|September 13, 2002
|Postcards from the Edge
|October 16, 2002
|The Red Shoes
|September 12, 2002
|September 22, 2002
|September 25, 2002
|Soldier of Orange
|September 16, 2002
|Terms of Endearment
|October 15, 2002
|October 2, 2002
|Two English Girls
|October 30, 2002
|La Veuve de St. Pierre
|October 25, 2002
|Music reviewed on this page:
|September 22, 2002
|Boston Folk Festival
|Barachois, Bill Staines, Cheryl Wheeler, Richard Thompson
|November 29, 2002
|November 23, 2001
|Helen Mirren, Ian McKelln
|The Dance of Death-August Strindberg
|September 30, 2000
|Tova/Black Box Theatre, Cornell University
|The Maids-Jean Genet
|May 30, 2000
|Kelsey Grammer/Colonial Theatre
|May 26, 2000
|The Huntington Theatre Co.
|King Hedley II
|September 3, 1999
|The Publick Theatre
|August 21, 1999
|Orange Tree Theatre, Ithaca, N.Y.
|August 13, 1999
|Firehouse Theatre, Ithaca, N.Y.
|Sister Mary Ignatius Explains it All For You
|Newton South/North High Schools
|December 18, 1998
|Newton North High School
|The Bone Violin, May Flies
|November 12, 1998
|Newton North High School
|To Kill a Mockingbird
|November 21-24, 2007
|September 25-28, 2007
|Las Vegas, Nevada
|August 18-25, 2007
|Truro, Cape Cod, Massachusetts
|November 22-26, 2006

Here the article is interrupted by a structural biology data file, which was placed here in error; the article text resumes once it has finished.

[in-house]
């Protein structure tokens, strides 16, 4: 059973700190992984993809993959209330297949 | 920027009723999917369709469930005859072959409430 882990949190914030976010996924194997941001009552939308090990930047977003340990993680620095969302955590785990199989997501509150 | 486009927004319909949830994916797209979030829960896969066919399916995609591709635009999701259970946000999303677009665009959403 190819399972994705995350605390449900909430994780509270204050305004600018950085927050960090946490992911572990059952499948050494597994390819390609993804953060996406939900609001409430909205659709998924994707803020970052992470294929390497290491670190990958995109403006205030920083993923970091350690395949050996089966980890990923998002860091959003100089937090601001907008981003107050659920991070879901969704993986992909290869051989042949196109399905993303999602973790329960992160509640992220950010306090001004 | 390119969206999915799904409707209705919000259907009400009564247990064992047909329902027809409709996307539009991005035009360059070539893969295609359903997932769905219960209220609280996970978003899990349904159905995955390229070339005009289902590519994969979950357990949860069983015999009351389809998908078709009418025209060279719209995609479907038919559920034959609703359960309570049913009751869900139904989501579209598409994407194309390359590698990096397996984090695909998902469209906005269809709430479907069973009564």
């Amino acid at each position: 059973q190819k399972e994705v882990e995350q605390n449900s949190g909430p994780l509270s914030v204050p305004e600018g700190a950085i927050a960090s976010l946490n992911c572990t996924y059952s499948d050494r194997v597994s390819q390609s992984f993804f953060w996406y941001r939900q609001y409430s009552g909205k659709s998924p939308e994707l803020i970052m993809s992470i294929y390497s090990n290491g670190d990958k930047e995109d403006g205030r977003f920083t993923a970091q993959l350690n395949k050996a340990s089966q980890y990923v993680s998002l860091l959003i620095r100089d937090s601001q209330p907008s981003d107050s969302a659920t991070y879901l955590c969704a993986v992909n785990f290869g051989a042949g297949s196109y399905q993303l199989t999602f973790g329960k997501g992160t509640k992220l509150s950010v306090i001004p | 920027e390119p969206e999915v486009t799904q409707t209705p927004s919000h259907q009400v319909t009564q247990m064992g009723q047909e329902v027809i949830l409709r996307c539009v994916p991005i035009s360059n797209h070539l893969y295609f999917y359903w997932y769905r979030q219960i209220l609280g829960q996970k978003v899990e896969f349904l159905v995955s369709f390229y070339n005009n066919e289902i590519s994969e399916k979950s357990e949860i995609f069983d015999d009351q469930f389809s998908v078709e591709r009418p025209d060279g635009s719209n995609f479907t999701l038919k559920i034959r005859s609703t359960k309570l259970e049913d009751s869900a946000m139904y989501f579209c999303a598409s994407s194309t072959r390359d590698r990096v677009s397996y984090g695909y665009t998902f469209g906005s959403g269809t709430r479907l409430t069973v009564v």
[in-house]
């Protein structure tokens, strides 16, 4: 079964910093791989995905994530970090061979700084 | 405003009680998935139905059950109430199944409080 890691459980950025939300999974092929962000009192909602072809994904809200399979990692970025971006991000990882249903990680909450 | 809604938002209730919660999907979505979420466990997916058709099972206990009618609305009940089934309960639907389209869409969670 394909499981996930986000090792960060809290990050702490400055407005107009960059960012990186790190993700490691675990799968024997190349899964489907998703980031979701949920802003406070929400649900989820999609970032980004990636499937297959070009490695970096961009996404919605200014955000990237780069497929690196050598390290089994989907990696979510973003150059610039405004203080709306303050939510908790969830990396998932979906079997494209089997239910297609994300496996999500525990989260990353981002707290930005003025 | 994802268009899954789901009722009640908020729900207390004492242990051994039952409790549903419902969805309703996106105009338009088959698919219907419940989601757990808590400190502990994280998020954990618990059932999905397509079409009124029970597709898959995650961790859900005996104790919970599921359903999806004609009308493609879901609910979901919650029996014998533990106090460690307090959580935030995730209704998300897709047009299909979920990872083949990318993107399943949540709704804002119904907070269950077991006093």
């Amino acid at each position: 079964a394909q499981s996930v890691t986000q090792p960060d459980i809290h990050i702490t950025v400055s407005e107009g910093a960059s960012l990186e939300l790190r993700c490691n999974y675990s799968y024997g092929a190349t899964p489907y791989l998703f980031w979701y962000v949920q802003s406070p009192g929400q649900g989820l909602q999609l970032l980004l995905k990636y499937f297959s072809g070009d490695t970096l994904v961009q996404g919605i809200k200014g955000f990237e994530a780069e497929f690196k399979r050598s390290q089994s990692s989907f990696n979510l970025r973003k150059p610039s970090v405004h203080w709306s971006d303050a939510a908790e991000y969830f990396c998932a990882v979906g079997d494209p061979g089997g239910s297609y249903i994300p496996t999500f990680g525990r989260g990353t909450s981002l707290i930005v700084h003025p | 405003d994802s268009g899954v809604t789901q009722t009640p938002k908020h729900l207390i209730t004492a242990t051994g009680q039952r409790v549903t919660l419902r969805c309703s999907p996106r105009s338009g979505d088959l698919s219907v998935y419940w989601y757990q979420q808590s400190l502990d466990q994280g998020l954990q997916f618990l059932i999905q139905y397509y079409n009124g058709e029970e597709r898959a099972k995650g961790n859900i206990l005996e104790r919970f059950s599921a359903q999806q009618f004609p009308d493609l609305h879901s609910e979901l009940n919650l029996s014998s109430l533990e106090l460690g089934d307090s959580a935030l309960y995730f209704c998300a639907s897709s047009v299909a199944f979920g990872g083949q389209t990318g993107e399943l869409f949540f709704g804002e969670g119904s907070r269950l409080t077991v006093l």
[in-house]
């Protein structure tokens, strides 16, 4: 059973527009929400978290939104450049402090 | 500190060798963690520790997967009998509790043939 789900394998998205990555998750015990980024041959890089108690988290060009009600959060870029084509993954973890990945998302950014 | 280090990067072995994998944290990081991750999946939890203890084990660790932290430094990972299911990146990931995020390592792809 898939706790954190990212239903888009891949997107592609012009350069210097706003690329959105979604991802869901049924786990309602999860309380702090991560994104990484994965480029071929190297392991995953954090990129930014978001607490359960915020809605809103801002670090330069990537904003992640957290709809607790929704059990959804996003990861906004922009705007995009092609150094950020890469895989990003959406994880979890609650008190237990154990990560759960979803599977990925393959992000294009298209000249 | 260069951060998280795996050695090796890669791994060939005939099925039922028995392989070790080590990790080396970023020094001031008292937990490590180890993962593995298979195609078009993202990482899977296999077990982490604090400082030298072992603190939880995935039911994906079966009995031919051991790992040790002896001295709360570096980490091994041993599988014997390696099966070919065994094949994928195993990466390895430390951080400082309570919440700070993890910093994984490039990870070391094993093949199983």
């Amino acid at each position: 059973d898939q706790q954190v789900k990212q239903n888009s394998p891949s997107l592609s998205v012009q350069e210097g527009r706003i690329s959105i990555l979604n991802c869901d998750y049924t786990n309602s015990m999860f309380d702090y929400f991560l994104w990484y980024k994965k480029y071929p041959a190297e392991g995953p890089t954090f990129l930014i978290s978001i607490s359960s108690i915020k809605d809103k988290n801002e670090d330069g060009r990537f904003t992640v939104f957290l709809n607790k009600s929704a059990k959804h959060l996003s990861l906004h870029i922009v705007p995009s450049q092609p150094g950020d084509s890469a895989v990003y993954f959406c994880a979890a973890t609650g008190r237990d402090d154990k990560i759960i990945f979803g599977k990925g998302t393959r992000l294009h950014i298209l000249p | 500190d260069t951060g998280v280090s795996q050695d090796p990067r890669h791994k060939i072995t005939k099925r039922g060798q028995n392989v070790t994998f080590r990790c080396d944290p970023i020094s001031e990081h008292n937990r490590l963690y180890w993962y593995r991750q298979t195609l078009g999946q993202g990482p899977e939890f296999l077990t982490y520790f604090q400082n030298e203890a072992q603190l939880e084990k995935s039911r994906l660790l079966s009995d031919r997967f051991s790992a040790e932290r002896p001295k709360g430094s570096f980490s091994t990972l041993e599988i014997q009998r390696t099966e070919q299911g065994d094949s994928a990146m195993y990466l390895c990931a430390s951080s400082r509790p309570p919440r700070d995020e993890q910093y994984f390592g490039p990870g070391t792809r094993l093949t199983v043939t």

|September 25-28, 2006
|Las Vegas (Interbike)
|June 10-20, 2006
|Santa Cruz, California
|May 5-7, 2006
|November 23, 2005
|September 26-29, 2005
|Interbike, Las Vegas, Nevada
|August 26-28, 2005
|'Bentride 2005, Bath, N.Y.
|July 21-24, 2005
|Family Reunion, Saratoga Springs, N.Y.
|April 29, 2005
|Cirque de Cyclisme, Greensboro, N.C.
|February 16, 2005
|November 24, 2004
|October 8, 2004
|Santa Cruz, California
|October 4, 2004
|Las Vegas, Nevada
|June 8, 2004
|December 22, 2003
|Halifax, Nova Scotia
|November 27, 2003
|October 31, 2003
|October 10, 2003
|Las Vegas, Nevada
|September 21, 2003
|New York, N.Y.
|November 27-30, 2002
|New York, N.Y.
|October 8-13, 2002
|October 4-8, 2002
|Las Vegas, Nevada
|July 3-9, 2002
|Canso, Nova Scotia
|May 24-27, 2002
|Long Island, New York
|November 21-24, 2001
|New York City
|October 16-19, 2001
|Cape Cod, Massachusetts
|September 29-October 3, 2001
|Las Vegas, Nevada (Interbike Show)
|June 16-23, 2001
|Nags Head, North Carolina
|October 5-14, 2000
|September 30-October 2, 2000
|Ithaca, New York
|June 22-25, 2000
|October 7-13, 1999
|August 19-28, 1999
|Ithaca, New York
|August 12-13, 1999
|Ithaca, New York
|July 23-25, 1999
|November 25-28, 1998
|Fort Lauderdale, Florida
|England, Belgium, Yugoslavia, Turkey
Last Updated: by Harriet Fell